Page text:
3. Word of long lines at PMS went out to Democrats and as the end of the day approached dozens of Democrat “cheer leaders” arrived to implore people to continue to wait in the long lines. Pallet after pallet of free water was brought in, pizza was brought in, coffee, granola bars, chocolate, you name it was brought in and handed out freely to everyone in line to keep them in line. Even though they knew I was a Republican observer I was offered the same as everyone else. One guy kept telling people about how 537 people changed history in Florida in in the 2000 elections, and one particularly cheery woman kept telling everyone, particularly at the end of the line, just how much of a “great job” they were doing. No laws were being violated by this activity, and no campaigning was going on. Just Democrat volunteers and Obama campaign workers asking people to stay and vote. I heard no suggestion of how they should vote. It was by the book and frankly very uplifting.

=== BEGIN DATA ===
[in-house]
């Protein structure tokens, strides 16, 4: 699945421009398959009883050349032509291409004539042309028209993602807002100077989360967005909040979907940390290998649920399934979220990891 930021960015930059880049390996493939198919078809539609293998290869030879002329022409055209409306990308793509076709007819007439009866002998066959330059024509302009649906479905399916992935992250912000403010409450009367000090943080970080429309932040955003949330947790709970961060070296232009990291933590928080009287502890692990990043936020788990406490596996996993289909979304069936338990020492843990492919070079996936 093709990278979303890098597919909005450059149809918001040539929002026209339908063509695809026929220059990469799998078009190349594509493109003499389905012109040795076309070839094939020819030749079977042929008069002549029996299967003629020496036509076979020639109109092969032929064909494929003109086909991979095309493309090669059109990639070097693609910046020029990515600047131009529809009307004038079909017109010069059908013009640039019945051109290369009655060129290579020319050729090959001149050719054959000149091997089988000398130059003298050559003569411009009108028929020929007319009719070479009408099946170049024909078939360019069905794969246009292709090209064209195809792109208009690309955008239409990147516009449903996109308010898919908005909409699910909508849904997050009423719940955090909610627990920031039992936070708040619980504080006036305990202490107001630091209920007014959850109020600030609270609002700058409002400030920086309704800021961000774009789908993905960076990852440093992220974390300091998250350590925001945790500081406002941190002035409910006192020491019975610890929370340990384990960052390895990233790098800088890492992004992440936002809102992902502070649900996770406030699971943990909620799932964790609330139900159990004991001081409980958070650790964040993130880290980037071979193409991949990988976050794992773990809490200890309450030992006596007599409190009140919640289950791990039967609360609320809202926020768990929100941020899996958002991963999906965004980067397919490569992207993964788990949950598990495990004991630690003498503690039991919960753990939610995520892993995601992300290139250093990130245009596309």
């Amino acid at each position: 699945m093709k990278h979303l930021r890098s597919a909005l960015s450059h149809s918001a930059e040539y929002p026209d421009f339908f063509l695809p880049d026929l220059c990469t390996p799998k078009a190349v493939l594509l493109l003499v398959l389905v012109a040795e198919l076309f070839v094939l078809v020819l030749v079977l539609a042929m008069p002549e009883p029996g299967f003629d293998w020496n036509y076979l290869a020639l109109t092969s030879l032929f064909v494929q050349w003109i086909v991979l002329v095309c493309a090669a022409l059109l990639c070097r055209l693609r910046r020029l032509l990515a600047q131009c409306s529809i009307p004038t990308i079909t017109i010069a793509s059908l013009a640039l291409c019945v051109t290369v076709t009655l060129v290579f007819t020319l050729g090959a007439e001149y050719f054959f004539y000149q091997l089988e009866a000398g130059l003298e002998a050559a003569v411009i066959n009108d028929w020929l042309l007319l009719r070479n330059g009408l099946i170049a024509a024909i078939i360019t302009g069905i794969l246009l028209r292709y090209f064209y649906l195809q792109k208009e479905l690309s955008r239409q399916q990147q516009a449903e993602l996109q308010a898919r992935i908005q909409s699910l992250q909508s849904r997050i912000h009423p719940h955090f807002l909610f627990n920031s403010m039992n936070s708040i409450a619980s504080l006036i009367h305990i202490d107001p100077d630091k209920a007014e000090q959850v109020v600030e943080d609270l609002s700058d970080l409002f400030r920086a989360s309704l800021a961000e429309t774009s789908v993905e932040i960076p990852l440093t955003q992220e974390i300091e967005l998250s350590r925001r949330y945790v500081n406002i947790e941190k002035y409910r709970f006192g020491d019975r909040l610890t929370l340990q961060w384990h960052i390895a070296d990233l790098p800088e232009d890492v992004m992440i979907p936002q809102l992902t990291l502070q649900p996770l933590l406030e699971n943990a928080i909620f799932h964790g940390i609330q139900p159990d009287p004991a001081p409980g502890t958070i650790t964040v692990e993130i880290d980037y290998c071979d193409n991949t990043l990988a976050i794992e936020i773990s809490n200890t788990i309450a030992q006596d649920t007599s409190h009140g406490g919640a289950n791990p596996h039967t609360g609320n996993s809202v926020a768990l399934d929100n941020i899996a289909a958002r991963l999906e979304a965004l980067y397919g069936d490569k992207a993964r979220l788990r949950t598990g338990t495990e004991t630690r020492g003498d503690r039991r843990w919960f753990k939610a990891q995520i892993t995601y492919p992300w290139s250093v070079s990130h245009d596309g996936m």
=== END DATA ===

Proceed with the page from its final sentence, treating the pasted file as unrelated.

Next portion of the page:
4. The Democrats were extraordinarily organized at PMS, which is where I was told (based on my recommendations) that I should end the night and get locked in as an observer until the final votes were reported by the Chief Election Officer.  At the same time that dozens of Democrat volunteers were present there was me and one other Republican Poll Watcher observing voter check-in. Two Republicans to dozens of Democrats. Could we “observe” everything?  Hardly.  I went to the end of the line to watch for stragglers coming on line after the polls closed, but we had no one at the front door, or any other door at the school, and no cheerleaders or relief.